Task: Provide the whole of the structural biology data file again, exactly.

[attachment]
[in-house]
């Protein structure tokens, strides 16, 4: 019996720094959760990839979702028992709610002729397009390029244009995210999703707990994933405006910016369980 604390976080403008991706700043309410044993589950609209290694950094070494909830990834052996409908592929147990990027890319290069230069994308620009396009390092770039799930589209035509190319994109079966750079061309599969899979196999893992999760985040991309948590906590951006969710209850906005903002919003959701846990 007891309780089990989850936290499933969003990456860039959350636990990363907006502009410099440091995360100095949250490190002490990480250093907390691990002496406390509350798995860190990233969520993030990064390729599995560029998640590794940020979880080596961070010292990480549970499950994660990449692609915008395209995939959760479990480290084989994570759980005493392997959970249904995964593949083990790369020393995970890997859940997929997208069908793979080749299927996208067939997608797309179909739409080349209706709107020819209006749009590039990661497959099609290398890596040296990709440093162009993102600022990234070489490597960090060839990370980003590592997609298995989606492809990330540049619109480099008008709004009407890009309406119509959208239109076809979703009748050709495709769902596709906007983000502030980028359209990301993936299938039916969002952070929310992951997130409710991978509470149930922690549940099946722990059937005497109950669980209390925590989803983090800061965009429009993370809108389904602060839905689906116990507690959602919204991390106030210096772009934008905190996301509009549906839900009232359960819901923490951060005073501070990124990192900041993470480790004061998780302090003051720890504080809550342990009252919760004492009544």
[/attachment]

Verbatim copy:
[in-house]
């Protein structure tokens, strides 16, 4: 019996720094959760990839979702028992709610002729397009390029244009995210999703707990994933405006910016369980 604390976080403008991706700043309410044993589950609209290694950094070494909830990834052996409908592929147990990027890319290069230069994308620009396009390092770039799930589209035509190319994109079966750079061309599969899979196999893992999760985040991309948590906590951006969710209850906005903002919003959701846990 007891309780089990989850936290499933969003990456860039959350636990990363907006502009410099440091995360100095949250490190002490990480250093907390691990002496406390509350798995860190990233969520993030990064390729599995560029998640590794940020979880080596961070010292990480549970499950994660990449692609915008395209995939959760479990480290084989994570759980005493392997959970249904995964593949083990790369020393995970890997859940997929997208069908793979080749299927996208067939997608797309179909739409080349209706709107020819209006749009590039990661497959099609290398890596040296990709440093162009993102600022990234070489490597960090060839990370980003590592997609298995989606492809990330540049619109480099008008709004009407890009309406119509959208239109076809979703009748050709495709769902596709906007983000502030980028359209990301993936299938039916969002952070929310992951997130409710991978509470149930922690549940099946722990059937005497109950669980209390925590989803983090800061965009429009993370809108389904602060839905689906116990507690959602919204991390106030210096772009934008905190996301509009549906839900009232359960819901923490951060005073501070990124990192900041993470480790004061998780302090003051720890504080809550342990009252919760004492009544």